Africa: Zimbabwe Aviation Optimistic Of Industry Recovery As Eurowings Discover Makes Comeback After COVID19 Increasing Number Of Airlines To 17

Zimbabwe

Stakeholder are optimistic that the aviation industry in Zimbabwe will attain its pre-COVID level as major international airlines return to the country after suspending flight operation due to the COVID 19 pandemic.

According to rivers.travel, the Zimbabwean aviation industry has made significant growth over the past five years with airlines flying into the country increasing from three to 17.

This is for the period 2017 to the current year.

However this is way below the 45 regional and international airlines in 1999 at the peak of tourism in the country.

“With regards to tourism and hospitality, the increased number of airlines from three at the onset of the Second Republic to the current 17 is a testimony of the growth trajectory of the sector as well as the undeniable success of our engagement and re-engagement efforts,” President Emmerson Mnangagwa said.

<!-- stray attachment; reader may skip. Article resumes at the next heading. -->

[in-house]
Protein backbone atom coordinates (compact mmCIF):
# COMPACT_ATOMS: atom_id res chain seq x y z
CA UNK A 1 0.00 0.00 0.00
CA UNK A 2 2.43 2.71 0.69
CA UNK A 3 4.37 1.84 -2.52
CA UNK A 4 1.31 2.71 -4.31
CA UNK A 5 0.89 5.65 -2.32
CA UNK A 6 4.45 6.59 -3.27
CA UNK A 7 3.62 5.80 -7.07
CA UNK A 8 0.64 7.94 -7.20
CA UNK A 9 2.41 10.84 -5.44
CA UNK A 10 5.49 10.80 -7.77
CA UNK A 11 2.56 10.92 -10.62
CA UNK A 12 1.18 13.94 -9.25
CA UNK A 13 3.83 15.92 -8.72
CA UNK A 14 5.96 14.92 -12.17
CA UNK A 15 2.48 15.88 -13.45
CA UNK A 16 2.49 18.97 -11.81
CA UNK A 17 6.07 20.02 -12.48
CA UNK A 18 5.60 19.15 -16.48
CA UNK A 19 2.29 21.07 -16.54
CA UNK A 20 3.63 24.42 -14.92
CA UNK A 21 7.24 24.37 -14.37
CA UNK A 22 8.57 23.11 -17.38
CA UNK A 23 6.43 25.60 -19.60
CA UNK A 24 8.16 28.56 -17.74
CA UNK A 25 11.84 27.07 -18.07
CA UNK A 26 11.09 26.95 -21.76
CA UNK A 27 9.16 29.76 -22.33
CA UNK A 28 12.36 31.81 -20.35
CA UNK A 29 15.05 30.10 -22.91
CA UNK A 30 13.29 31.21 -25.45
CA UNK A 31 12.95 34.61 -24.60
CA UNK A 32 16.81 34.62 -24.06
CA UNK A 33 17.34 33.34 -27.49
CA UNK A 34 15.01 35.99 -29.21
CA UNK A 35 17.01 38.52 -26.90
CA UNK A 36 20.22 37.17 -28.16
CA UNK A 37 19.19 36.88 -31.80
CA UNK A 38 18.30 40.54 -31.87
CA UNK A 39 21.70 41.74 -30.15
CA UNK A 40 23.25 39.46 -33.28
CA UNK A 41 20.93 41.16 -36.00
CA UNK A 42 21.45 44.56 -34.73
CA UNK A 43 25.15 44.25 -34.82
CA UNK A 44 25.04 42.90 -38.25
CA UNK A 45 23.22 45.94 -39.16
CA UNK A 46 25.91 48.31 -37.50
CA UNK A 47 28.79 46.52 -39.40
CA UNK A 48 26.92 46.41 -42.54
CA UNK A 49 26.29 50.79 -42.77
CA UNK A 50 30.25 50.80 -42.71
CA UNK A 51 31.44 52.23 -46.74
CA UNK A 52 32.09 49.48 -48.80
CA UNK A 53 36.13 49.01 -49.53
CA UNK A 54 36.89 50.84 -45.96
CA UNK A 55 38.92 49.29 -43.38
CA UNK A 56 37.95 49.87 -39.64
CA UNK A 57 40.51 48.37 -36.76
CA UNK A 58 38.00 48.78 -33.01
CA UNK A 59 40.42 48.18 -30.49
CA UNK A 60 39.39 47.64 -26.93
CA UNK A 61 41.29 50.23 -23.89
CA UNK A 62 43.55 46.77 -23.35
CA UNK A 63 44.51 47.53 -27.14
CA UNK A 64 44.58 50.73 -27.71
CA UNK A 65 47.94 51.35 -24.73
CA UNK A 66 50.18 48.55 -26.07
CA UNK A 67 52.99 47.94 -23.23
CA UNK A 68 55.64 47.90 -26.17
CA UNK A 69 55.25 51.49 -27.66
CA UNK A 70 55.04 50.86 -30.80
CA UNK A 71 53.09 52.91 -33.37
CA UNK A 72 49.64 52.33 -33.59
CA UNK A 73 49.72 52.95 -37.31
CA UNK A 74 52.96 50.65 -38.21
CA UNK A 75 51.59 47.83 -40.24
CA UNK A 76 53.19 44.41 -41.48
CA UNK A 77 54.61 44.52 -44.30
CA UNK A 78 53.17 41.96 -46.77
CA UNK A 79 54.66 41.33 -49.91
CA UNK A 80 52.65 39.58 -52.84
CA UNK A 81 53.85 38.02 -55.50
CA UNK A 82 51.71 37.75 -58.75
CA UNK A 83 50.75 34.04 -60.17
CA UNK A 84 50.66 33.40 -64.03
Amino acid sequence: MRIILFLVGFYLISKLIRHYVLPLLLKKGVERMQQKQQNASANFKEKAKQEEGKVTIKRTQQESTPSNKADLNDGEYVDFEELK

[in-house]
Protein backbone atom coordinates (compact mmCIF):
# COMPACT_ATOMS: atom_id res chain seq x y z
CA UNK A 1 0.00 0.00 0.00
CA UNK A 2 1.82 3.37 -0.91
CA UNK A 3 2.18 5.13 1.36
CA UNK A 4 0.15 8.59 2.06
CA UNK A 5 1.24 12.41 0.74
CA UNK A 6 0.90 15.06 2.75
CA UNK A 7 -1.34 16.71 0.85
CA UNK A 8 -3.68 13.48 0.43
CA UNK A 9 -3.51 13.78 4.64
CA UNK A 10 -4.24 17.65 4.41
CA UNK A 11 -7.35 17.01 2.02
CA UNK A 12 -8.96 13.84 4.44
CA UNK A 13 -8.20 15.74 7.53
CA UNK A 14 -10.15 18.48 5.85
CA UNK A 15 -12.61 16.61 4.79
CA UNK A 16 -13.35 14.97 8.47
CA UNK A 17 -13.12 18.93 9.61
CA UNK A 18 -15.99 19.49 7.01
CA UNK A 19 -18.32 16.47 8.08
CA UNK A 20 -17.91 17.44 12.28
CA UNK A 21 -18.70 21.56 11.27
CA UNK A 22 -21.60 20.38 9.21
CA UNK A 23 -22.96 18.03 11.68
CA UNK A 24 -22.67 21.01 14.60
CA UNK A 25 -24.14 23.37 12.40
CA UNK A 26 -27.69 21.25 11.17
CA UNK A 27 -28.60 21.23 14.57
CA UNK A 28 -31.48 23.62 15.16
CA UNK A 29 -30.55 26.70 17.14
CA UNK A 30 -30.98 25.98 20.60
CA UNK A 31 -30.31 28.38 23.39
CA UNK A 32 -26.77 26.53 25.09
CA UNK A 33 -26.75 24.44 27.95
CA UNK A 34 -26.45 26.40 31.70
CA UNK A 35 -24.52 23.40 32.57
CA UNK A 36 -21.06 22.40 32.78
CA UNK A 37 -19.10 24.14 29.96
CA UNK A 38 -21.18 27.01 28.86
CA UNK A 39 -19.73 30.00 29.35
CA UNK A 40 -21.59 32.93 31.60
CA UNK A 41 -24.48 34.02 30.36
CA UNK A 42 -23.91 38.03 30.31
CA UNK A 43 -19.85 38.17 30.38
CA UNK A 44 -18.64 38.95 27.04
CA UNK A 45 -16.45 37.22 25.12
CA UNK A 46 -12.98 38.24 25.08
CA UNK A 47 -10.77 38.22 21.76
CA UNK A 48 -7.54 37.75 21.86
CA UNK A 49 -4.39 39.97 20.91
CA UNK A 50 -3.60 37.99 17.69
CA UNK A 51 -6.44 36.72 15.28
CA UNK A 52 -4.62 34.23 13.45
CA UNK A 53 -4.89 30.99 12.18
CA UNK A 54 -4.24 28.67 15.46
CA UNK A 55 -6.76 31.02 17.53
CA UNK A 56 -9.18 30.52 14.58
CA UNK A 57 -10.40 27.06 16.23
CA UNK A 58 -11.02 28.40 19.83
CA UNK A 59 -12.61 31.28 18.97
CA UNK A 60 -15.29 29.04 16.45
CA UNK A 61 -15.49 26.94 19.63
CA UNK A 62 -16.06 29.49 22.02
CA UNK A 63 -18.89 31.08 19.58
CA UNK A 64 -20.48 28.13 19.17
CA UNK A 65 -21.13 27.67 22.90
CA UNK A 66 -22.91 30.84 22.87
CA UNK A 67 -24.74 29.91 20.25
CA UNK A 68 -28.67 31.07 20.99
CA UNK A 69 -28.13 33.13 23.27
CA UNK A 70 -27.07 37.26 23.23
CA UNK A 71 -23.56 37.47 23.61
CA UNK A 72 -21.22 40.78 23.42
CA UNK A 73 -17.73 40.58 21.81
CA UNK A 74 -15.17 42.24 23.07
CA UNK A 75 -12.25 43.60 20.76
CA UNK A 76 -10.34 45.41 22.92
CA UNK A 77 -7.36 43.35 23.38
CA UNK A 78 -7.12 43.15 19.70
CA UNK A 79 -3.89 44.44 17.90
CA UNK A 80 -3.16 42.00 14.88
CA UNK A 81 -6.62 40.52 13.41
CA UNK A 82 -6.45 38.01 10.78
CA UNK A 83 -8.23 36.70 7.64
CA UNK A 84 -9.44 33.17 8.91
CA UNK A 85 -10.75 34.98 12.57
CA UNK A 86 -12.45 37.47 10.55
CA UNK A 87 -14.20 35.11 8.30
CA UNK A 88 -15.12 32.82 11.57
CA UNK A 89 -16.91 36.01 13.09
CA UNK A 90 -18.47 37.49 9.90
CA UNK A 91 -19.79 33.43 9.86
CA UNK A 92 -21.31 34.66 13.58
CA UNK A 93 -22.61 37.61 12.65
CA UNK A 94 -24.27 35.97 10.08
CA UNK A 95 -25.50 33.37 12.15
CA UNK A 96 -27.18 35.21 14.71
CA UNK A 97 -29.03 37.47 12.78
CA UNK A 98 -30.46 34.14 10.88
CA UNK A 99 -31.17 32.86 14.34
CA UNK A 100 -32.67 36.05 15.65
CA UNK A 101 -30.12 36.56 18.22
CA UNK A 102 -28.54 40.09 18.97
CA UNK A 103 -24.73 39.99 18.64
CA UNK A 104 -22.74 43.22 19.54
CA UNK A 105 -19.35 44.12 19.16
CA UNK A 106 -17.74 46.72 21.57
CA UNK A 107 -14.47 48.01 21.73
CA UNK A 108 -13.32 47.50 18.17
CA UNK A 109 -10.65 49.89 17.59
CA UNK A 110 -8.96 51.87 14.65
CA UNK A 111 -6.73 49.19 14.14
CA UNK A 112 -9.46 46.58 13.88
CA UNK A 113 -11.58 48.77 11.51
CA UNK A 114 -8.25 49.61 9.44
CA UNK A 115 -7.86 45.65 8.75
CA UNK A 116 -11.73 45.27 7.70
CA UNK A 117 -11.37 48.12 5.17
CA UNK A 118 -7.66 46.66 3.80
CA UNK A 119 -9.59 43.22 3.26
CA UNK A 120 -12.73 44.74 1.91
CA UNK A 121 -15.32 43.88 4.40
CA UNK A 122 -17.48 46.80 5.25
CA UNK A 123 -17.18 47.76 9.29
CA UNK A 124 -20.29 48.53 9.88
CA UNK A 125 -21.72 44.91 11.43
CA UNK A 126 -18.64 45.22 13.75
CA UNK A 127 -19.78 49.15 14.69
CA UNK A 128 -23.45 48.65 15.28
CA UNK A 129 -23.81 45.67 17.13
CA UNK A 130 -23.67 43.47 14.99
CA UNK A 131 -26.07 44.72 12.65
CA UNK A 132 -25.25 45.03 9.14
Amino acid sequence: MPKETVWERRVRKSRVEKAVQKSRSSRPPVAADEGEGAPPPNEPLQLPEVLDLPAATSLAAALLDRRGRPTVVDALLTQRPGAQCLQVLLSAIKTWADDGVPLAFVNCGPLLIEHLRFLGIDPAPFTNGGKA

READ: Africa: Zimbabwe takes campaign to Arabian Travel market, promotes destination as a safe tourism investment haven

He was speaking at the 42nd Independence Day address on April 18.

Airlines operating in Zimbabwe include Air Zimbabwe, Airlink, Air Botswana, Air Tanzania, BA Comair, DHL, Emirates, Ethiopian Airways, Eurowings Discover, Fastjet, Kenyan Airways, LAVA, MacAir, Martinair, Qatar, Rwandair and South African Airways (SAA).

A majority of them had stopped operations during the COVID-19 pandemic lockdowns and have since resumed.

The return of the Lufthansa Group-owned Eurowings Discover is viewed as a sign of thawing relations between Zimbabwe and Western countries.

Relations had reached rock bottom starting in 2000 when the country introduced the land reform programme which together with alleged political and human rights abuses, saw the Southern African country being alienated and hit with sanctions.

Wengai Nhau, Tourism Business Council of Zimbabwe president, said the industry was aiming to bring back the heyday.

“In 1999 we had 45 international airlines. Now we are at number 17. So, 45 from 17 is what the industry is aiming at. We will not disappoint,” Nhau assured.

 

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